WHAT IS WATERMINER? NEW STEALTH CRYPTOMINER FOUND HIDDEN IN GTA MOD ON RUSSIAN-SPEAKING FORUM
Security researchers have uncovered a new evasive cryptominer dubbed “WaterMiner” hidden in modified video games, including Grand Theft Auto (GTA) mod, available for download on a Russian-speaking forum. “The WaterMiner malware, once activated, uses TCP port 45560 to communicate with a mining pool that combines the infected machine’s computational resources with that of multiple other miners to share resources and distribute Monero rewards accordingly. Researchers at Minerva Labs said the malicious malware is an altered version of a legitimate open-source miner called XMRig. When another user accused that Anton was reselling someone else’s work, Anton proudly admitted to being 0pc0d3r and the author of the malicious mods and cryptominer. “It seems that lately he realised it’s possible to earn money from his popular mods by infecting his ‘clients’ with multiple types of malware, including cryptominers,” researchers added. “The author’s comments within the source explicitly refer to the ‘mining functionality and indicate that the attacker intentionally included the miner as part of the mod. The evasive Monero mining malware is embedded within gaming mods, including one that claimed to “enhance” GTA, and is designed to hijack a victim’s CPU and abuse the computer’s processing power to covertly mine digital currencies. Minerva said the threat actor behind the WaterMiner campaign goes by the alias “Martin 0pc0d3r” and has “some history in developing other forms of questionable or malicious software, such as auto-aiming bots and mods for computer games. “While examining the downloader, Minerva found unique indicators, which helped trace the source code of an earlier version on Pastebin,” researchers continued. Once executed, the file launches a series of commands that helps execute the WaterMiner malware and then verifies whether or not the machine has already been infected with the malicious software.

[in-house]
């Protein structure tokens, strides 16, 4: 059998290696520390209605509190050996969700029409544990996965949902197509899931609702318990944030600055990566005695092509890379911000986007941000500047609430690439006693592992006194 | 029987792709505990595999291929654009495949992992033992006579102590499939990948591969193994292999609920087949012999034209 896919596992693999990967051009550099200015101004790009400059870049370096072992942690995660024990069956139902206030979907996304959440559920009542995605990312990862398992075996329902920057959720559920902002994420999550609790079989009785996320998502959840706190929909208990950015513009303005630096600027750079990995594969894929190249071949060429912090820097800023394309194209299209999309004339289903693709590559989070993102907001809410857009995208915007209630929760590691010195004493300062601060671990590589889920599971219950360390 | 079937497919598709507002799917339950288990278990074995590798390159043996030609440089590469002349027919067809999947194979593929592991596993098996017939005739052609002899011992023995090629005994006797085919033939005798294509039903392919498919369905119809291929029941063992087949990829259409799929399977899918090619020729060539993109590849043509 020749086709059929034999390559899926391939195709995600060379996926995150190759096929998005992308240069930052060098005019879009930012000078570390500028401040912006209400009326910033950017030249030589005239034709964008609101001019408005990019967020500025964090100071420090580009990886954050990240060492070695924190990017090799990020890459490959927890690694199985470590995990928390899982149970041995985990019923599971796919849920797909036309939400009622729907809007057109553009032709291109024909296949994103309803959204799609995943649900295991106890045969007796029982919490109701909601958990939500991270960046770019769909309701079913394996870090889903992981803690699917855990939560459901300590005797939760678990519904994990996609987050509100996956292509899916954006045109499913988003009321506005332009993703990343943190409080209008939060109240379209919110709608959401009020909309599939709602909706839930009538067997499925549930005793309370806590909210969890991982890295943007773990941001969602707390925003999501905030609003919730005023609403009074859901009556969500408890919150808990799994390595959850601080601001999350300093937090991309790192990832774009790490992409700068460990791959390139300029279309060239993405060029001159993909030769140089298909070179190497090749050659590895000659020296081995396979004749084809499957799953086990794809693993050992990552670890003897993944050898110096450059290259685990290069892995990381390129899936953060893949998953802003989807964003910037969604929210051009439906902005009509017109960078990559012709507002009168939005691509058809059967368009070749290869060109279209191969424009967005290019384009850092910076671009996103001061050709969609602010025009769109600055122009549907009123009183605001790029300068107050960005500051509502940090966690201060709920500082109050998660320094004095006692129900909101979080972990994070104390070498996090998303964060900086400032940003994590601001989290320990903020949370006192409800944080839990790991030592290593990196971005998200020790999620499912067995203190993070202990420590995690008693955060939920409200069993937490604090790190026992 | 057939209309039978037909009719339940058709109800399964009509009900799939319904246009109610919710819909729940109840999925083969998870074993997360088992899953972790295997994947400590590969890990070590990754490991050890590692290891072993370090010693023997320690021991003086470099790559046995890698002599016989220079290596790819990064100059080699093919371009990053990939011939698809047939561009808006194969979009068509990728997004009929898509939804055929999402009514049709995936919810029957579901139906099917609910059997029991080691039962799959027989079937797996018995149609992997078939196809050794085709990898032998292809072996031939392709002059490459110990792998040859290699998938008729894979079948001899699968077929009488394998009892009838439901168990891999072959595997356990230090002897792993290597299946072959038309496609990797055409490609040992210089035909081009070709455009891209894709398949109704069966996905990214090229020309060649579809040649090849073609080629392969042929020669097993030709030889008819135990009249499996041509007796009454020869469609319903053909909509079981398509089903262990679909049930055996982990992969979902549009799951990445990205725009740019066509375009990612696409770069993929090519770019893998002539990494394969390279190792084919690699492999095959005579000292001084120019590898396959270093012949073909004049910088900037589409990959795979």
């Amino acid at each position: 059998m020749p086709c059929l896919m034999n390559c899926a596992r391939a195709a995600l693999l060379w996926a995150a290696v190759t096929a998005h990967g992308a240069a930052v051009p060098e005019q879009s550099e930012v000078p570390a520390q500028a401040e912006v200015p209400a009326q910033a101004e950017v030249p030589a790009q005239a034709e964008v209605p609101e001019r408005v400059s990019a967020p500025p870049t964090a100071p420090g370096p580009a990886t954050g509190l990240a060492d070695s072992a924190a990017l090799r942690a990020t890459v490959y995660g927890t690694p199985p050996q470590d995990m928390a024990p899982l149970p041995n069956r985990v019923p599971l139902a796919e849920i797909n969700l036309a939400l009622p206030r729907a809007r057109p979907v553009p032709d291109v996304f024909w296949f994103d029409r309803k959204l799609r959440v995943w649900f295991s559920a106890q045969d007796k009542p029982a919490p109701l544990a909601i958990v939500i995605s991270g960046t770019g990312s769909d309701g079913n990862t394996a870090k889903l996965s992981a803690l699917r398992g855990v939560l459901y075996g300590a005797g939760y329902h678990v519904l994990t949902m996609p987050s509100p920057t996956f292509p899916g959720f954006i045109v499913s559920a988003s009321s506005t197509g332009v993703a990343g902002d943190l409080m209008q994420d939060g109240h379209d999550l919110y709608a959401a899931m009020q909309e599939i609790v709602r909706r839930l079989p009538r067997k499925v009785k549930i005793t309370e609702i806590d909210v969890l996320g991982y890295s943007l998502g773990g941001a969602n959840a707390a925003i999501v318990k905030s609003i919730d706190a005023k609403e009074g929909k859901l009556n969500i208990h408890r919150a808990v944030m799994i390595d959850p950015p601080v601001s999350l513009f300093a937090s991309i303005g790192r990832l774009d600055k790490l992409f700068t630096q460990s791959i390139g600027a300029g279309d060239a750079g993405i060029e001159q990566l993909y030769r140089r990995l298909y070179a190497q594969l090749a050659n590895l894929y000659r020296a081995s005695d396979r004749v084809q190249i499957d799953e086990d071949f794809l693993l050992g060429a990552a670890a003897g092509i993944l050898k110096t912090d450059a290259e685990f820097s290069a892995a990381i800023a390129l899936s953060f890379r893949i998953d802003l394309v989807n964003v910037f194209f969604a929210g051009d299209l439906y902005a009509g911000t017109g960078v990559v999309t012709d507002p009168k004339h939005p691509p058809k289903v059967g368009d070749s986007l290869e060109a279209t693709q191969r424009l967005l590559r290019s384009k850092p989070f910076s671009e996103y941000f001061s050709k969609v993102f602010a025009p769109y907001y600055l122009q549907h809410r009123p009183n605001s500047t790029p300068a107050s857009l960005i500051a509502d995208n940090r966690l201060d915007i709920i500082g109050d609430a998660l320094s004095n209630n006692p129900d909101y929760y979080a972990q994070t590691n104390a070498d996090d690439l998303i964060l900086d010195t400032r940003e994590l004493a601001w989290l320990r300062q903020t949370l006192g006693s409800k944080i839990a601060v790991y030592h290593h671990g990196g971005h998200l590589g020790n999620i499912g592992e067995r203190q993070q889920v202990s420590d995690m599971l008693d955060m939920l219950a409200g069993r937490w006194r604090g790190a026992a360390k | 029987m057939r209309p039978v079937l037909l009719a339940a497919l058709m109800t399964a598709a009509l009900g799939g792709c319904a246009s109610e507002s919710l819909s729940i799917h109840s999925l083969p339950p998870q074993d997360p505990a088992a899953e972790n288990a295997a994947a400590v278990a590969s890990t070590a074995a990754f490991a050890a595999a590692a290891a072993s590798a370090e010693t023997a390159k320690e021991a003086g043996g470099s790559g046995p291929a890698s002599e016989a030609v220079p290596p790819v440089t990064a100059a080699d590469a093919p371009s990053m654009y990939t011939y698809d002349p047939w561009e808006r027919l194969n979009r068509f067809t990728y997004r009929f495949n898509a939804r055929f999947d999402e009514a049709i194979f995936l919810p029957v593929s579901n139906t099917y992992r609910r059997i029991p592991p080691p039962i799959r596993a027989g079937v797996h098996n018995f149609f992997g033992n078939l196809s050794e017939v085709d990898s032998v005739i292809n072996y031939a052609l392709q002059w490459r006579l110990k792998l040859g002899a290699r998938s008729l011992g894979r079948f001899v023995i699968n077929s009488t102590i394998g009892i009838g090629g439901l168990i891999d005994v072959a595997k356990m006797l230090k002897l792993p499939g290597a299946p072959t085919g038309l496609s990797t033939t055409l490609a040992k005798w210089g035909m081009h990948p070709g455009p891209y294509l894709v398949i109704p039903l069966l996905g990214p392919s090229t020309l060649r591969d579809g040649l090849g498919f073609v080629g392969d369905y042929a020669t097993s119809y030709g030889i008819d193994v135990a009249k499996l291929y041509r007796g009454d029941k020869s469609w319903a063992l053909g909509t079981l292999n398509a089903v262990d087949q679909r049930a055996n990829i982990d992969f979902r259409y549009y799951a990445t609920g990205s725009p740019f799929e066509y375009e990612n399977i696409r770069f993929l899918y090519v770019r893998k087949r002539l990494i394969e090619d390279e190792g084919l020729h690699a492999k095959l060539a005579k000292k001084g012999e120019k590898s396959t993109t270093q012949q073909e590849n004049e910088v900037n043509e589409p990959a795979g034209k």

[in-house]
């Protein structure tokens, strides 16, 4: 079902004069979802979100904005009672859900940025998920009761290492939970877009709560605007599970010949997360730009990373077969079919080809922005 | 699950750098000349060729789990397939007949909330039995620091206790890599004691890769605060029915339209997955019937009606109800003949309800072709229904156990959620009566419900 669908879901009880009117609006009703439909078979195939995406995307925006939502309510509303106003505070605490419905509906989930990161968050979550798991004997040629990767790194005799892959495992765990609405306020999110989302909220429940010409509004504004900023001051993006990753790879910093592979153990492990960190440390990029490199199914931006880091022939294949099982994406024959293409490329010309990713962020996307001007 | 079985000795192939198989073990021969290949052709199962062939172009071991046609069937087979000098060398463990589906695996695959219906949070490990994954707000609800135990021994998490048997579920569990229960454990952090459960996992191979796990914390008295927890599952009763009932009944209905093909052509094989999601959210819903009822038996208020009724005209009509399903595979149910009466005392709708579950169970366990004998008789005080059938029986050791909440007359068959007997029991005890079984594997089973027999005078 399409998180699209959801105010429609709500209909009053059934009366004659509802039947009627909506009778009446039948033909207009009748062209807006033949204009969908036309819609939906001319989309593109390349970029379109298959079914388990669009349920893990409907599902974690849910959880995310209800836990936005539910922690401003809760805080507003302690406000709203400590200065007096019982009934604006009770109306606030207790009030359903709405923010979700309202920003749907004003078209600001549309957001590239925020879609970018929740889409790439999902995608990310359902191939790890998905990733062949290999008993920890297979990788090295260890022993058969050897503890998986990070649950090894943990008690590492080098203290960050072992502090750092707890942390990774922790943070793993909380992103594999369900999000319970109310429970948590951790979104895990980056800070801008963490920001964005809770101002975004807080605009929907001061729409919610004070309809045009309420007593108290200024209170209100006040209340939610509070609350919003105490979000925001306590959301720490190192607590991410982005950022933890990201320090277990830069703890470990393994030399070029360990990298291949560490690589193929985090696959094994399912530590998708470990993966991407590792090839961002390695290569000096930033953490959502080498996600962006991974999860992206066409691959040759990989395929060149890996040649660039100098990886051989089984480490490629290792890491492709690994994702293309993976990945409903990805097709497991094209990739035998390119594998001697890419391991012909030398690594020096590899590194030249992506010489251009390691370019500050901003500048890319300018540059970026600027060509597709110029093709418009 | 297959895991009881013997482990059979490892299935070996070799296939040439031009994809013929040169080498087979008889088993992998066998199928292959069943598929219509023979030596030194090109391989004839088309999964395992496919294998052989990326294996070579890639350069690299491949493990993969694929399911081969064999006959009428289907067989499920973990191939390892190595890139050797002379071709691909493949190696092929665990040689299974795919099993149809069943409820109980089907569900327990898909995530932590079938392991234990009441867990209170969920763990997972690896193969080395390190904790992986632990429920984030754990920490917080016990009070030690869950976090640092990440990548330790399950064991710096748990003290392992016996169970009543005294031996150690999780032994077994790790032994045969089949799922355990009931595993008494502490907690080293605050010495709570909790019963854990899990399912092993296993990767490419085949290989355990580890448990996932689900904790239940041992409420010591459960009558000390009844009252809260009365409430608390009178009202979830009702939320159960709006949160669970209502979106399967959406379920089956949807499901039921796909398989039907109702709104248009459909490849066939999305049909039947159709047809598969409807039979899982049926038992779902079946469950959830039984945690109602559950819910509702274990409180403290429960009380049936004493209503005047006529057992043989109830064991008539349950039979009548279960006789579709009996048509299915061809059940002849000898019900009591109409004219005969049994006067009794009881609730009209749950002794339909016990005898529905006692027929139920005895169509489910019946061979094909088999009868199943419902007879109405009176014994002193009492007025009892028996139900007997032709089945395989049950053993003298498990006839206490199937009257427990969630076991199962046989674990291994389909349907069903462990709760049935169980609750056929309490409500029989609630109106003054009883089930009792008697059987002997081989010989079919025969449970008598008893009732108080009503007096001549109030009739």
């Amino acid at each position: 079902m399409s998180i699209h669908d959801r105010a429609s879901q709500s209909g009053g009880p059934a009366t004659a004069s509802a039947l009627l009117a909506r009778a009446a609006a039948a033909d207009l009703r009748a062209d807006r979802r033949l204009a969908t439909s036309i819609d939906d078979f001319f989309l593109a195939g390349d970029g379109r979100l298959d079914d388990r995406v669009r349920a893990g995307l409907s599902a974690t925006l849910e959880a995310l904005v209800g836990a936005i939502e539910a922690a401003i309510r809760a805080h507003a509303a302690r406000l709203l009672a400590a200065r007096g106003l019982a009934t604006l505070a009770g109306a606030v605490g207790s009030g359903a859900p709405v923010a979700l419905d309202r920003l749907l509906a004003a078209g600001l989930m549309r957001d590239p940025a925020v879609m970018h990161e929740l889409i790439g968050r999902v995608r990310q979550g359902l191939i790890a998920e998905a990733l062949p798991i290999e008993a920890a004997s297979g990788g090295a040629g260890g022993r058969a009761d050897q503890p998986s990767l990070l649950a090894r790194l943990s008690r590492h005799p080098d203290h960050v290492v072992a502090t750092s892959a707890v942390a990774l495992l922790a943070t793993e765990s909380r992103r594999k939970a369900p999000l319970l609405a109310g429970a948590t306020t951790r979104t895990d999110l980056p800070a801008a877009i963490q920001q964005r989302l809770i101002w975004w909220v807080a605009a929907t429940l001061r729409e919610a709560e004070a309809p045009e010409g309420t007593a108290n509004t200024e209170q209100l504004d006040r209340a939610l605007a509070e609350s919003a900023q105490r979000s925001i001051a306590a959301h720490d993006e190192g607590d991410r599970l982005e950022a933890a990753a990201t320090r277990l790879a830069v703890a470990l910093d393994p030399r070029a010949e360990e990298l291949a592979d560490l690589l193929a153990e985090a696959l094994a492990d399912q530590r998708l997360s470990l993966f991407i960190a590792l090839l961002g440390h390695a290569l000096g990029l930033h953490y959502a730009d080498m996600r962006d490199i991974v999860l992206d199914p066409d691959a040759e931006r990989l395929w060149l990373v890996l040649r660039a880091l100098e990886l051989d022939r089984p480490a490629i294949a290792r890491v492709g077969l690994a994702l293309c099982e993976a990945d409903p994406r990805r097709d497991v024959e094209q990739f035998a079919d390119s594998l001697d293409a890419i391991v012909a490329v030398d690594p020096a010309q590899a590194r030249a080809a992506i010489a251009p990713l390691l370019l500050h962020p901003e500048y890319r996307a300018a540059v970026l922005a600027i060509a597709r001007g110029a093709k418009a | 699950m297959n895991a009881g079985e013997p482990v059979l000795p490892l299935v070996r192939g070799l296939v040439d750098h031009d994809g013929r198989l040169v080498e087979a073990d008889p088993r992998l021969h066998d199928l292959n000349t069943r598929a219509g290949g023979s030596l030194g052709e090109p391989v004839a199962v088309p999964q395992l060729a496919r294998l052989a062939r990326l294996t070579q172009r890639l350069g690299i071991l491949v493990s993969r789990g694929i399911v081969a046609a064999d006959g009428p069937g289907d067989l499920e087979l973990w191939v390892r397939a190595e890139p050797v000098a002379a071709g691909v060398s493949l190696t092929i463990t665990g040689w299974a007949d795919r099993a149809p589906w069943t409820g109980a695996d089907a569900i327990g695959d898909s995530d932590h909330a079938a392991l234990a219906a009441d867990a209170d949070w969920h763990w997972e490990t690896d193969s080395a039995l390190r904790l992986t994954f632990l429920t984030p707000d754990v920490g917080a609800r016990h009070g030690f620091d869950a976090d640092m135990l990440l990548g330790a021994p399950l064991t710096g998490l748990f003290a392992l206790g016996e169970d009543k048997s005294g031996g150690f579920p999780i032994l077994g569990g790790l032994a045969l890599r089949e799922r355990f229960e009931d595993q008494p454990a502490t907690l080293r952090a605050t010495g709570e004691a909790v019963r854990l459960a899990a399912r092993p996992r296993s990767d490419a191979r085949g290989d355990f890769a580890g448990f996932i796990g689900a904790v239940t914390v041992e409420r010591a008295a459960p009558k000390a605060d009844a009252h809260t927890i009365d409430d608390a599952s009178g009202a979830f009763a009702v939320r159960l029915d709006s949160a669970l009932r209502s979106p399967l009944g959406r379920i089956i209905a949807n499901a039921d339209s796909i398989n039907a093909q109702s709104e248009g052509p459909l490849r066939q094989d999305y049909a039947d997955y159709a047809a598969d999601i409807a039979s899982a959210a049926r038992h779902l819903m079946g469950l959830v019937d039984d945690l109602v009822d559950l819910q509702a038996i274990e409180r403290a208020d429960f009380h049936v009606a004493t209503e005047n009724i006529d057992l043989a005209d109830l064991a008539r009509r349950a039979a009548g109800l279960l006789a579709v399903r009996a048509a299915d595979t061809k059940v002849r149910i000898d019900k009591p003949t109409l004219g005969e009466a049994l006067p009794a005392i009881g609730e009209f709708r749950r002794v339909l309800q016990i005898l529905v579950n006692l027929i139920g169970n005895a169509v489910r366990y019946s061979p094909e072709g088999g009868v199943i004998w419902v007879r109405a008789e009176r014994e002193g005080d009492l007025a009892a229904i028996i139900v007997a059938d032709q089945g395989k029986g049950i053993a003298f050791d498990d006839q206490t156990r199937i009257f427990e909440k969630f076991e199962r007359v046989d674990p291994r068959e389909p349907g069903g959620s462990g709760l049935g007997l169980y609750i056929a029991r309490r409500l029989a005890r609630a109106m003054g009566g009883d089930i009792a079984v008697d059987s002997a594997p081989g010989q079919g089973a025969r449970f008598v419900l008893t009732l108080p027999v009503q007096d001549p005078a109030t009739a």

MORE THAN 30 MILLION SOUTH AFRICAN IDENTITIES EXPOSED ONLINE IN MASSIVE 27GB DATA BREACH